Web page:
4 out of 4 stars
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Over time, the concept of Racial war remains a defining attribute of the free world. The discrepancy between whites and people of colour invariably takes centre stage when it moves toward politics in America. Mixed Blessings by J.M. Muse attends to a fundamental storyline and various other brief anecdotes marginally interlaced. Minister Kublan Khan has a dream of an America where Blacks live equal with Whites. He knew the struggle won't be easy, but he was also determined. Will Minister Khan fulfil his dream of a New America or will a criminal threat scare him?.
On the sidelines, J.M. Muse includes other minor characters that are confronting bigotry in alternative ways. Kimberly visits Juarez to appreciate her Mexican ancestry. Will she be recognized by that side of her family or should she simply reaffirm her identity as White, and Jewish?. Star is half black and half Japanese. She enters a Japanese beauty pageant with high hopes and confidence. Will she overcome racist judges and jealous contestants?. How will she meet up with the expectations of her family?. After a suspicious death of a black teenager while in police custody, Reverend Harper commenced social movements trying to garner empathy for unprivileged black youths. Will he achieve this great feat?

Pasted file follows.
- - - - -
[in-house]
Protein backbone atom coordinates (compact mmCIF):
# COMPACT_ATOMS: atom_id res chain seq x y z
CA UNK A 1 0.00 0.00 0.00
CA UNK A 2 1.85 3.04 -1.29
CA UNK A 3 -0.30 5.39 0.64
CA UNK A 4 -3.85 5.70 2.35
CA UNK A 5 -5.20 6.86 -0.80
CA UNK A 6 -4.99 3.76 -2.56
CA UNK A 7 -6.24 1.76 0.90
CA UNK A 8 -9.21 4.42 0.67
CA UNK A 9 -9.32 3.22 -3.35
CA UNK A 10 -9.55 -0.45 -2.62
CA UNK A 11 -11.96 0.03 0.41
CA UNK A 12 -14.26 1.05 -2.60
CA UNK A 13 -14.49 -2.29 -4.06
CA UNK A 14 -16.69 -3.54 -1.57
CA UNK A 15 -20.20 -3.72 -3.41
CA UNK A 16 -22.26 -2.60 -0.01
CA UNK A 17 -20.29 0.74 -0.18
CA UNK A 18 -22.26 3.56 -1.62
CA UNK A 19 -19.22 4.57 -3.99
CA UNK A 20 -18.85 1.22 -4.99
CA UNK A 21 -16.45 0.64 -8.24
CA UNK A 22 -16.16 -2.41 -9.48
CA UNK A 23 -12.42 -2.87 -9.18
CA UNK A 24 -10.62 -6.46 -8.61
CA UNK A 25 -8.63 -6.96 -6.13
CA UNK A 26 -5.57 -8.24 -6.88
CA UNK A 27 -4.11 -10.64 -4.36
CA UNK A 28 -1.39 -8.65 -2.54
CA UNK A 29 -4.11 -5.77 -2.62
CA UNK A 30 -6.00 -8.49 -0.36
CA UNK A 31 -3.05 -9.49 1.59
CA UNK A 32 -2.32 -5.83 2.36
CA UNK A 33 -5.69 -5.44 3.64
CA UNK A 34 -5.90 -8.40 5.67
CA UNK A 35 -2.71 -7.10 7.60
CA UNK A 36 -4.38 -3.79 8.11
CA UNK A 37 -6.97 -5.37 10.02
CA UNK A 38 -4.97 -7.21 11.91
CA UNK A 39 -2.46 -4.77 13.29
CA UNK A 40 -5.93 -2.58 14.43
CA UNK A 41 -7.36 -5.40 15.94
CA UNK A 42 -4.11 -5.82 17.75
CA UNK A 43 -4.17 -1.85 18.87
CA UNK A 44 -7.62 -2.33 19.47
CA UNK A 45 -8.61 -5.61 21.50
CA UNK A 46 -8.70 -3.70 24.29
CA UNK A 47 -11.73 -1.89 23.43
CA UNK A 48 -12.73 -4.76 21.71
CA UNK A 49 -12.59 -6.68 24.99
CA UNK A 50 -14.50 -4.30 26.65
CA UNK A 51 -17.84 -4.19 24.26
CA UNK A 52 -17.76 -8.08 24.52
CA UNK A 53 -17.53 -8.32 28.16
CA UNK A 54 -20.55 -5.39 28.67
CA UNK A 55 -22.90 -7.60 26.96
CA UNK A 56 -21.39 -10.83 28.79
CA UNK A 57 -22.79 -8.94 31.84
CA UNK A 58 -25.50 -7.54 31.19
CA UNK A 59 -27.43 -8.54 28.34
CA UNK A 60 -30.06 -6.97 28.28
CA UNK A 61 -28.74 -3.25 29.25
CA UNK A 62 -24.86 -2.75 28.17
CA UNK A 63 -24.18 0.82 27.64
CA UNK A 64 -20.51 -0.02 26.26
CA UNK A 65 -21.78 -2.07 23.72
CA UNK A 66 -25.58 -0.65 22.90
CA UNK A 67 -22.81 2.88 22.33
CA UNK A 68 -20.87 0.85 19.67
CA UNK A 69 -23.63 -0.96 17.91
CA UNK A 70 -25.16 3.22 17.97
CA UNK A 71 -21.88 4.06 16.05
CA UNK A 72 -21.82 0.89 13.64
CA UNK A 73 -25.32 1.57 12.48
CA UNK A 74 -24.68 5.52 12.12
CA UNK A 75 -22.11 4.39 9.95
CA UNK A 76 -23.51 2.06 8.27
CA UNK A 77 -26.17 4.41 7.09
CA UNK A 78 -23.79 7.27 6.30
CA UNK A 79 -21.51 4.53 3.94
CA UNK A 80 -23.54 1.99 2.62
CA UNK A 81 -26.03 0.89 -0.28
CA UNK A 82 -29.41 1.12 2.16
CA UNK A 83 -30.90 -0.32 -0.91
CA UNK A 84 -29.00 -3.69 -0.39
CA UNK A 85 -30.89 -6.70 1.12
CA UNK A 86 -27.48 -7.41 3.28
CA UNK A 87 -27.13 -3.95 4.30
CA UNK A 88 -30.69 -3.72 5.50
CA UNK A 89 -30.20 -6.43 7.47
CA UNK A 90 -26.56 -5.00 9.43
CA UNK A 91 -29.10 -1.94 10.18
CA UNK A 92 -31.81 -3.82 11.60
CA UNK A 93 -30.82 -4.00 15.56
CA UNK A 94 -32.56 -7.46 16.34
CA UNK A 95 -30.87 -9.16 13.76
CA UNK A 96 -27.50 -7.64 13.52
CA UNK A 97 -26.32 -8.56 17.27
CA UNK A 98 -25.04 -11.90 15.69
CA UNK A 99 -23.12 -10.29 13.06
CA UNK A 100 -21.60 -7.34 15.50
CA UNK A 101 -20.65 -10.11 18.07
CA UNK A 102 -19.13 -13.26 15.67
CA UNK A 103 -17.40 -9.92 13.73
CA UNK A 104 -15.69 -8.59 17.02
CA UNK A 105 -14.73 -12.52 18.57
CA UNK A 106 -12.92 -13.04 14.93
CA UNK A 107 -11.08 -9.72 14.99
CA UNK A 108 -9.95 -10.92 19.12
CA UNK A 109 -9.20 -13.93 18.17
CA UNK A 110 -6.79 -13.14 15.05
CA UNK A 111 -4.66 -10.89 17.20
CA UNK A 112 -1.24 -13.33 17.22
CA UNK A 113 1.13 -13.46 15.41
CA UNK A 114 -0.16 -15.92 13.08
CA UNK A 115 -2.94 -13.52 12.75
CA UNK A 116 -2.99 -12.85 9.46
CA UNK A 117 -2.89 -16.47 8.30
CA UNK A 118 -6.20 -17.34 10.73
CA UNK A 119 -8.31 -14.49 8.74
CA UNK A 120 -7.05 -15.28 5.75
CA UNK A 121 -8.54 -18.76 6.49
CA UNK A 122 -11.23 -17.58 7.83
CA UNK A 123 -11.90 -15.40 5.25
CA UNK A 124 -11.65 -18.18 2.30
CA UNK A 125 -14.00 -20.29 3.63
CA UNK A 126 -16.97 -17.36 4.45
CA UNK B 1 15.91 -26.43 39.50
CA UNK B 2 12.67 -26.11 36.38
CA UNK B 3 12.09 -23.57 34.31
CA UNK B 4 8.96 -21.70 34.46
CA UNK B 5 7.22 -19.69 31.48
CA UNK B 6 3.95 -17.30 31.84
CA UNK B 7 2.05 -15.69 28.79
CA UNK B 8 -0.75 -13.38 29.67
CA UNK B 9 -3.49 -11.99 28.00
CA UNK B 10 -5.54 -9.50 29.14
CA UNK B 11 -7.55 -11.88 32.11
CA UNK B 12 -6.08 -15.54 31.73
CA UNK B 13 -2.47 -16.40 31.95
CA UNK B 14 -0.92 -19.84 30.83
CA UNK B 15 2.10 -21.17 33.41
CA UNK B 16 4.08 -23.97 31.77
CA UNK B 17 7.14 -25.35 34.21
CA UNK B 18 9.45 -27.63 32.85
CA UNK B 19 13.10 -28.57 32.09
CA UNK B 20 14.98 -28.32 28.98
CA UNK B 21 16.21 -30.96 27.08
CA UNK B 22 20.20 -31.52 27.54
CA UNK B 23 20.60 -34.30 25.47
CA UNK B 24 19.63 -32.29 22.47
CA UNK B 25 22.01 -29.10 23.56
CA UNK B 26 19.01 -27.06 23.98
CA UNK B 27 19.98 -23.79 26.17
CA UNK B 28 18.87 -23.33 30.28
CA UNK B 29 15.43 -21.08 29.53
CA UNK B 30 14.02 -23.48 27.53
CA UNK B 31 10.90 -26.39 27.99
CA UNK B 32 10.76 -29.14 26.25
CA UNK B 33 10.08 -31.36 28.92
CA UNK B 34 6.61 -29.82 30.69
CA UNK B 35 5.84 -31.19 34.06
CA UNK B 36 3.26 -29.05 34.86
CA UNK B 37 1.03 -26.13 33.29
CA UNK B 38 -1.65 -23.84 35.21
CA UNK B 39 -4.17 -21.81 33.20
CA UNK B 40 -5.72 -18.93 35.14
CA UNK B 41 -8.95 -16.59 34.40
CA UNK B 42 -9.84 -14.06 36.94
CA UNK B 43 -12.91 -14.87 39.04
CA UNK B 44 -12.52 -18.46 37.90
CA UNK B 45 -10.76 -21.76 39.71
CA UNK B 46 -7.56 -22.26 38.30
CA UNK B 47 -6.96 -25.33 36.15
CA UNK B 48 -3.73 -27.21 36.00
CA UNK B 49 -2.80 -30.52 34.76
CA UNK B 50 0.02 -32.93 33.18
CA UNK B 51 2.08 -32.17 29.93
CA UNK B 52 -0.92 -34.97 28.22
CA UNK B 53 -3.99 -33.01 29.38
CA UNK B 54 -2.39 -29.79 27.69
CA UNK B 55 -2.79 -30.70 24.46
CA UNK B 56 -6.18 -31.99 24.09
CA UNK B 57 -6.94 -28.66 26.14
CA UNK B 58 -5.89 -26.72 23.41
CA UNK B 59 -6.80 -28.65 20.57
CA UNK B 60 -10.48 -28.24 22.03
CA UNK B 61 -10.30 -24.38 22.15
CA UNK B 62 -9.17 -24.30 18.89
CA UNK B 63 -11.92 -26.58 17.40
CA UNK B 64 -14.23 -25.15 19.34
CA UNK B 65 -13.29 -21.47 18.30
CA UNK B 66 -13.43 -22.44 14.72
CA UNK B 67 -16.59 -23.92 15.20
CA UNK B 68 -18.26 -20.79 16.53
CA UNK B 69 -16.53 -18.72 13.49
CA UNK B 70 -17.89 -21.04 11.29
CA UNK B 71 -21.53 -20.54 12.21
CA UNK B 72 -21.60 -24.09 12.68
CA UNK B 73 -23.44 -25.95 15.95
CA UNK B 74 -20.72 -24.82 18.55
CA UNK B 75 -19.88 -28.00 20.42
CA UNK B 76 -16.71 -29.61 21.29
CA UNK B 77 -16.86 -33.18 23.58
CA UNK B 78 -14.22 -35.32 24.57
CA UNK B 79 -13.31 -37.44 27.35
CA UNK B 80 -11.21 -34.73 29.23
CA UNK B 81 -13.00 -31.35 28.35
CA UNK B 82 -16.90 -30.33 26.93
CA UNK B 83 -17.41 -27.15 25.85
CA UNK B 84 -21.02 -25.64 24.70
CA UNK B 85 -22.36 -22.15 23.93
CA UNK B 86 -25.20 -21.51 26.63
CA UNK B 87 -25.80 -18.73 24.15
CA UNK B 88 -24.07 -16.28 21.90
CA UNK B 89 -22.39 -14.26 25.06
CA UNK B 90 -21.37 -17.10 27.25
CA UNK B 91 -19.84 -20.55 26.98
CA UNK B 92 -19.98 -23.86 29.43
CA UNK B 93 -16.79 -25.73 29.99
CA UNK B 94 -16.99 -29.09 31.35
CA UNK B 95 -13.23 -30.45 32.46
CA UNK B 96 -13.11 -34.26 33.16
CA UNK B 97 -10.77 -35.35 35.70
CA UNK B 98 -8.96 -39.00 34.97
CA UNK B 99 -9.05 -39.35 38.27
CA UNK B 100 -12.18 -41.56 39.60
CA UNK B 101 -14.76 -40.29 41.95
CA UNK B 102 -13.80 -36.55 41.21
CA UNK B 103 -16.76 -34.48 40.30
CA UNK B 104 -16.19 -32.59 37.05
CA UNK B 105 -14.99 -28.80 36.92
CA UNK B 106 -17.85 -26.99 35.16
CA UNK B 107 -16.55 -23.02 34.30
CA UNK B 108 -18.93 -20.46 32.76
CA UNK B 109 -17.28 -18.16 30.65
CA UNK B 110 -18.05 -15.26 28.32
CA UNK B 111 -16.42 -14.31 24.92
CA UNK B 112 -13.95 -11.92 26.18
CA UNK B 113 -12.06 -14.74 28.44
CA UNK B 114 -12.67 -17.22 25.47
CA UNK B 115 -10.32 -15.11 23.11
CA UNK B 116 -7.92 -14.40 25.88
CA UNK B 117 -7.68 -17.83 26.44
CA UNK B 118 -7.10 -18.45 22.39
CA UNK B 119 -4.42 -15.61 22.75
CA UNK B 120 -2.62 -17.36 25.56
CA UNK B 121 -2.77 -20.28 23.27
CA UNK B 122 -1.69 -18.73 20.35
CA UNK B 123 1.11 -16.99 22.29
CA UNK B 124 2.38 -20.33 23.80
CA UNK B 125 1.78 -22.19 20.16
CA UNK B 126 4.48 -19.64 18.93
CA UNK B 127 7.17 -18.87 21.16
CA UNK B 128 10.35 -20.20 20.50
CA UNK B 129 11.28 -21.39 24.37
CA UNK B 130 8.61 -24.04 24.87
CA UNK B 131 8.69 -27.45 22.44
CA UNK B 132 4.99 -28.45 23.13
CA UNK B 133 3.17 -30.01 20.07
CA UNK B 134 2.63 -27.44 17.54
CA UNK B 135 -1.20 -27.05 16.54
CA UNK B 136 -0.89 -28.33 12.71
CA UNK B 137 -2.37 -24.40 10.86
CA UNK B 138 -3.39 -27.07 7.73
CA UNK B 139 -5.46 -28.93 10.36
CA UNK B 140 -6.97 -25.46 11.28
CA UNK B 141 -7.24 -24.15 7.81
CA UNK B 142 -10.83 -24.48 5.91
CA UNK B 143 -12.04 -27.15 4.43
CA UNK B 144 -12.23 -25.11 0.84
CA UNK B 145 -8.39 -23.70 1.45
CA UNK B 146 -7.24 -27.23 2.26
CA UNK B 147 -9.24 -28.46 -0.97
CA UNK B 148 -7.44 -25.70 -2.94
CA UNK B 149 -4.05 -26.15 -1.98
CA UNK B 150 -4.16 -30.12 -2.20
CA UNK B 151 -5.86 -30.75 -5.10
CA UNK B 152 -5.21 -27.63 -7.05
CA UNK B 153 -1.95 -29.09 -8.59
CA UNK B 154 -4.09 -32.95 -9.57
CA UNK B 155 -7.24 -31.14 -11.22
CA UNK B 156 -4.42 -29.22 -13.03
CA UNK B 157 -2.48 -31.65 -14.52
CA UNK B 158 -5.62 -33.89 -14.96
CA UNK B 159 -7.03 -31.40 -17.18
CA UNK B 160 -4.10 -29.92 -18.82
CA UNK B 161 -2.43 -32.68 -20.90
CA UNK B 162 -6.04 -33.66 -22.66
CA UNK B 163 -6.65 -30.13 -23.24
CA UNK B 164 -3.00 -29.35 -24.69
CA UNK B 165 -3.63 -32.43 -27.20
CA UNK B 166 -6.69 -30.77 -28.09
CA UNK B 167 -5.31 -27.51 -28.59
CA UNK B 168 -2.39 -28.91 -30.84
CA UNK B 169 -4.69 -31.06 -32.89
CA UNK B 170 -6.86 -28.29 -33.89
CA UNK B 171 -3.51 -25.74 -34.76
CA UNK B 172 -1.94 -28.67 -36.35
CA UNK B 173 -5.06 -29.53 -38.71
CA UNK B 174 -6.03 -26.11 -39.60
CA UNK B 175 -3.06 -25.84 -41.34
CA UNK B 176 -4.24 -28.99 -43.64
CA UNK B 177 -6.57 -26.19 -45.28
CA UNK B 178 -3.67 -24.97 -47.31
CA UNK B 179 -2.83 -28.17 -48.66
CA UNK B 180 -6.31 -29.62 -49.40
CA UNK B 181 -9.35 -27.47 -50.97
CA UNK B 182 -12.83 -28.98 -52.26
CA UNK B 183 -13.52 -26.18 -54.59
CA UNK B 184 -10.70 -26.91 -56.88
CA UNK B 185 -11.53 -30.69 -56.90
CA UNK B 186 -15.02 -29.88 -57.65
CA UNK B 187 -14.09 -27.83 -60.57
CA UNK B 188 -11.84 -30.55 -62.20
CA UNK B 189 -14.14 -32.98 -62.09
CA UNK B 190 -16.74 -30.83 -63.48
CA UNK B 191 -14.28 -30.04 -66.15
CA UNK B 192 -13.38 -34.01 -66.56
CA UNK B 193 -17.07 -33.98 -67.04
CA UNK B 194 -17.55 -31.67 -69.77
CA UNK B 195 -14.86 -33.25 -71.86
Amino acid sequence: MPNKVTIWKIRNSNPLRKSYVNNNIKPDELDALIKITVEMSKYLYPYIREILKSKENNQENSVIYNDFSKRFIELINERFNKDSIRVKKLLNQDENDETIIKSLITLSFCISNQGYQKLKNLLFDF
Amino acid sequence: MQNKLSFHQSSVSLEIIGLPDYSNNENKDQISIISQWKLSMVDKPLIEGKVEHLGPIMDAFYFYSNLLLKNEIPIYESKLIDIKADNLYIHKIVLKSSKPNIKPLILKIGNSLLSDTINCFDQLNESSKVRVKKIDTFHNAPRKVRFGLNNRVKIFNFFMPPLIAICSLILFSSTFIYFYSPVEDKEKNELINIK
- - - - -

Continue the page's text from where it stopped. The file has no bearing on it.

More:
Mixed Blessings is about social uproar created by racism in America. These delicate issues are explored from the various storyline that sometimes crosses over into each other and advances at different speeds including a jump forward in time. The author did quite a great job in developing the scenes in this read. For instance, Cynthia, who played a host in her TV show (Talk of Town), hosted Reverend Harper and Dalton. I imagined myself present during these meetings as both men crushed themselves apart.
If I could take away something, it would be the author's inability to keep some stories in flow alternatively. I found that in trying to tell a story, the author left another story unattended. For instance, Kimberly travelled to visit her family in Mexico for a week, the author only recorded the events for the first night. I expected him to include the details of the week-long visit as it would help the reader understand the character of Kimberley more.
I rate this book 4 out of 4 stars for handling such a thorny topic with a creative plot and unique personalities. Heads up, this read contains sex scenes that may not be to everyone's admiration and quite unsuitable for younger folks. The sexual content was kept on the tiniest. Wasn't too vague, not excessively vivid either. Christians may probably be mortified on how the book interprets the religion. I caught a glimpse of one error and reckon the book to be excellently edited. I recommend this read to people who believe prejudice is unhealthy and to people who would love to know more about Racism in America.
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